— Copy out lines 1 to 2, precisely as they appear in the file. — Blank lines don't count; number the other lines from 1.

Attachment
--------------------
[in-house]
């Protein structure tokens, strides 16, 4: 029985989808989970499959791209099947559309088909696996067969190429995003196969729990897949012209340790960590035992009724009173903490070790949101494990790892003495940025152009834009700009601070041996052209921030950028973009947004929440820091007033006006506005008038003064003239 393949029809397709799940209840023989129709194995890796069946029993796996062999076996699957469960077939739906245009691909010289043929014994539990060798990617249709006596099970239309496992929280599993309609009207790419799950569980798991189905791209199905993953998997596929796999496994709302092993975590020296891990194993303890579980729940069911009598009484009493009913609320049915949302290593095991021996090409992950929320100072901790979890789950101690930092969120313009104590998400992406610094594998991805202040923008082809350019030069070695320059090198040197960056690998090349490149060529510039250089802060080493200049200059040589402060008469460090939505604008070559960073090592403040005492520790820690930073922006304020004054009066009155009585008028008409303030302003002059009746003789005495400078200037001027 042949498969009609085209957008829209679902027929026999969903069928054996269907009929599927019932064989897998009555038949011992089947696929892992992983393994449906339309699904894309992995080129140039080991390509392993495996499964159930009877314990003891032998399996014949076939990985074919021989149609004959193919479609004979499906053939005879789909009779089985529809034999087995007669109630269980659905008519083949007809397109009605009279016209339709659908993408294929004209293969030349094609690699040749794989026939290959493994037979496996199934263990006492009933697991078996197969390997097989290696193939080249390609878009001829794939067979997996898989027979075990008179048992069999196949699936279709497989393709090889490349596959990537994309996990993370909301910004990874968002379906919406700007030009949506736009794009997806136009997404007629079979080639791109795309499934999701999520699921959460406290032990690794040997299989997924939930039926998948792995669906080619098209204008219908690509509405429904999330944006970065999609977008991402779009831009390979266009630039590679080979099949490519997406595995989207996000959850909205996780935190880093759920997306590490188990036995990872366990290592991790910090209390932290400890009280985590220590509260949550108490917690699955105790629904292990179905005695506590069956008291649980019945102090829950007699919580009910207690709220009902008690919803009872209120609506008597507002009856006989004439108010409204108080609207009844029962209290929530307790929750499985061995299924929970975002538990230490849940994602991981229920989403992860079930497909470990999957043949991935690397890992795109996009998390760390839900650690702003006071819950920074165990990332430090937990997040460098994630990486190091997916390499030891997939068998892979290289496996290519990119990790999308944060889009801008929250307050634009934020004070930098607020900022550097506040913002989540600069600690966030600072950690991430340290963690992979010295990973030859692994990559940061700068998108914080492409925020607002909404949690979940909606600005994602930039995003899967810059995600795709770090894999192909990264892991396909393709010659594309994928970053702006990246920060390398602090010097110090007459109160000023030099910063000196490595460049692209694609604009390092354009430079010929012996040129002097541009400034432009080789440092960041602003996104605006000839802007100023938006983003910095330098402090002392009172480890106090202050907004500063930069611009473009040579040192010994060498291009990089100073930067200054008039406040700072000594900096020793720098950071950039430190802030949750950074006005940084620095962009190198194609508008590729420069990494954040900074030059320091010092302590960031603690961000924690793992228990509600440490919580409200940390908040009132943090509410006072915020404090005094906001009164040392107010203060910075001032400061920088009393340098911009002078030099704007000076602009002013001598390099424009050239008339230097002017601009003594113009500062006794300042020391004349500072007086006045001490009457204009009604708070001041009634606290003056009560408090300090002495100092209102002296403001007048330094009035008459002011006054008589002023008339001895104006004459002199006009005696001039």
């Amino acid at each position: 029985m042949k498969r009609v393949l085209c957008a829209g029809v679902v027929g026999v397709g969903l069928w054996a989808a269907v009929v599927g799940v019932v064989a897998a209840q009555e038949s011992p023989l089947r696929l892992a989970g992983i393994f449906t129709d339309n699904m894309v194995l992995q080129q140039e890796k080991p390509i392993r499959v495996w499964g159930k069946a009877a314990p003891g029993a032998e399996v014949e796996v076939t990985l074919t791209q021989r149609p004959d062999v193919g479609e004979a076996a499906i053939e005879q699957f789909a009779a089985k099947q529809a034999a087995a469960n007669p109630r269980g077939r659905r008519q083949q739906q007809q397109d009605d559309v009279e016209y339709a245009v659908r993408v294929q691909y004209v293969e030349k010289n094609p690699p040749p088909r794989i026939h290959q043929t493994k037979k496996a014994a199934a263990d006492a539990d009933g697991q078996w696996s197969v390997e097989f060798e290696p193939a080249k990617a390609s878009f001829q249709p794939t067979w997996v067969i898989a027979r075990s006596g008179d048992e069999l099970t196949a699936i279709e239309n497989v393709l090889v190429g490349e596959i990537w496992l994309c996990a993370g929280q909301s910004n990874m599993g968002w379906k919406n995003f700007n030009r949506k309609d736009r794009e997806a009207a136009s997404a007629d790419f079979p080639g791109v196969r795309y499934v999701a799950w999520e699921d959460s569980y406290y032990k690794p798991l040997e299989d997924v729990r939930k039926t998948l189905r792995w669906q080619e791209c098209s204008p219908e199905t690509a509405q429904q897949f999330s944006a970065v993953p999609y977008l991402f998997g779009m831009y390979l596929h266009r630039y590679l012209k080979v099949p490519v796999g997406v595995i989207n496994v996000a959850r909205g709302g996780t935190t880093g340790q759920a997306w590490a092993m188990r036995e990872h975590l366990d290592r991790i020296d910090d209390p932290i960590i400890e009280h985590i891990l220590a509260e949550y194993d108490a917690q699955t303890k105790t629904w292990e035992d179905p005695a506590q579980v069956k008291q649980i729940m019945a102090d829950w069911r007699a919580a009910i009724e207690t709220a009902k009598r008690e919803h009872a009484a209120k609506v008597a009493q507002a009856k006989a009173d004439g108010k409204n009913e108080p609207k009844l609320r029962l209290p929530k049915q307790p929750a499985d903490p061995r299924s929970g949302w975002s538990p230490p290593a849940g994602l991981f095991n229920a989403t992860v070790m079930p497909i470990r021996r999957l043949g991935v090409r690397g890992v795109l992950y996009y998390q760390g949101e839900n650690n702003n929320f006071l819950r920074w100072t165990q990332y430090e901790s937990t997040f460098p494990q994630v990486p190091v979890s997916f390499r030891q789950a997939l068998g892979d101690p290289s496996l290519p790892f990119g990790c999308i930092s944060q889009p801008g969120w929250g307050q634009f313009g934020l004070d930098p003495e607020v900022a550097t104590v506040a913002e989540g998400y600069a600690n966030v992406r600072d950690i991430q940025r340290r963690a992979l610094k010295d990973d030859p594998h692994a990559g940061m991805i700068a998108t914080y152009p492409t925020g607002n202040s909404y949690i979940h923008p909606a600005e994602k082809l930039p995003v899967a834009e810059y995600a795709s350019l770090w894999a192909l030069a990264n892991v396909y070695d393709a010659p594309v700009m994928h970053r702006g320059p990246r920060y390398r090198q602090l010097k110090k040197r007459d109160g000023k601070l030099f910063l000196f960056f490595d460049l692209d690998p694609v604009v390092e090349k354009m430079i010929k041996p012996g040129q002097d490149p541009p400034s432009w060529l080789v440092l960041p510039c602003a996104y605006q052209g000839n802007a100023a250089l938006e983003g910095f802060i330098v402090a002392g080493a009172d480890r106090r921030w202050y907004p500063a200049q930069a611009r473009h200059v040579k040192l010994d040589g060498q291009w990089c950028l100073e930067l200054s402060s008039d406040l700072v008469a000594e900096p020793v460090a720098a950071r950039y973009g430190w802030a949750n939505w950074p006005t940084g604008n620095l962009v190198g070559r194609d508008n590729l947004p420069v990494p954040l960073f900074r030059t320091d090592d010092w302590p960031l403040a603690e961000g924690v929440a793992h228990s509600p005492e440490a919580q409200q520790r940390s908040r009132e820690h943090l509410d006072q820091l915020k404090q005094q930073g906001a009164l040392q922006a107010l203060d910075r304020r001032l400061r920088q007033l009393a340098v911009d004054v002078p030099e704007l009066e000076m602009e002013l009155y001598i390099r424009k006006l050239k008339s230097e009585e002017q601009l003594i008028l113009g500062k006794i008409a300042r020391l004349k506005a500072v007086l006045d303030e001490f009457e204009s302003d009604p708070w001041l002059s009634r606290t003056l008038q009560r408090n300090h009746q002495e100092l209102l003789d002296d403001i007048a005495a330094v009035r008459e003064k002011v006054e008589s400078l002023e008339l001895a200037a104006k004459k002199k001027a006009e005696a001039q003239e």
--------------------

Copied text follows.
[in-house]
């Protein structure tokens, strides 16, 4: 029985989808989970499959791209099947559309088909696996067969190429995003196969729990897949012209340790960590035992009724009173903490070790949101494990790892003495940025152009834009700009601070041996052209921030950028973009947004929440820091007033006006506005008038003064003239 393949029809397709799940209840023989129709194995890796069946029993796996062999076996699957469960077939739906245009691909010289043929014994539990060798990617249709006596099970239309496992929280599993309609009207790419799950569980798991189905791209199905993953998997596929796999496994709302092993975590020296891990194993303890579980729940069911009598009484009493009913609320049915949302290593095991021996090409992950929320100072901790979890789950101690930092969120313009104590998400992406610094594998991805202040923008082809350019030069070695320059090198040197960056690998090349490149060529510039250089802060080493200049200059040589402060008469460090939505604008070559960073090592403040005492520790820690930073922006304020004054009066009155009585008028008409303030302003002059009746003789005495400078200037001027 042949498969009609085209957008829209679902027929026999969903069928054996269907009929599927019932064989897998009555038949011992089947696929892992992983393994449906339309699904894309992995080129140039080991390509392993495996499964159930009877314990003891032998399996014949076939990985074919021989149609004959193919479609004979499906053939005879789909009779089985529809034999087995007669109630269980659905008519083949007809397109009605009279016209339709659908993408294929004209293969030349094609690699040749794989026939290959493994037979496996199934263990006492009933697991078996197969390997097989290696193939080249390609878009001829794939067979997996898989027979075990008179048992069999196949699936279709497989393709090889490349596959990537994309996990993370909301910004990874968002379906919406700007030009949506736009794009997806136009997404007629079979080639791109795309499934999701999520699921959460406290032990690794040997299989997924939930039926998948792995669906080619098209204008219908690509509405429904999330944006970065999609977008991402779009831009390979266009630039590679080979099949490519997406595995989207996000959850909205996780935190880093759920997306590490188990036995990872366990290592991790910090209390932290400890009280985590220590509260949550108490917690699955105790629904292990179905005695506590069956008291649980019945102090829950007699919580009910207690709220009902008690919803009872209120609506008597507002009856006989004439108010409204108080609207009844029962209290929530307790929750499985061995299924929970975002538990230490849940994602991981229920989403992860079930497909470990999957043949991935690397890992795109996009998390760390839900650690702003006071819950920074165990990332430090937990997040460098994630990486190091997916390499030891997939068998892979290289496996290519990119990790999308944060889009801008929250307050634009934020004070930098607020900022550097506040913002989540600069600690966030600072950690991430340290963690992979010295990973030859692994990559940061700068998108914080492409925020607002909404949690979940909606600005994602930039995003899967810059995600795709770090894999192909990264892991396909393709010659594309994928970053702006990246920060390398602090010097110090007459109160000023030099910063000196490595460049692209694609604009390092354009430079010929012996040129002097541009400034432009080789440092960041602003996104605006000839802007100023938006983003910095330098402090002392009172480890106090202050907004500063930069611009473009040579040192010994060498291009990089100073930067200054008039406040700072000594900096020793720098950071950039430190802030949750950074006005940084620095962009190198194609508008590729420069990494954040900074030059320091010092302590960031603690961000924690793992228990509600440490919580409200940390908040009132943090509410006072915020404090005094906001009164040392107010203060910075001032400061920088009393340098911009002078030099704007000076602009002013001598390099424009050239008339230097002017601009003594113009500062006794300042020391004349500072007086006045001490009457204009009604708070001041009634606290003056009560408090300090002495100092209102002296403001007048330094009035008459002011006054008589002023008339001895104006004459002199006009005696001039």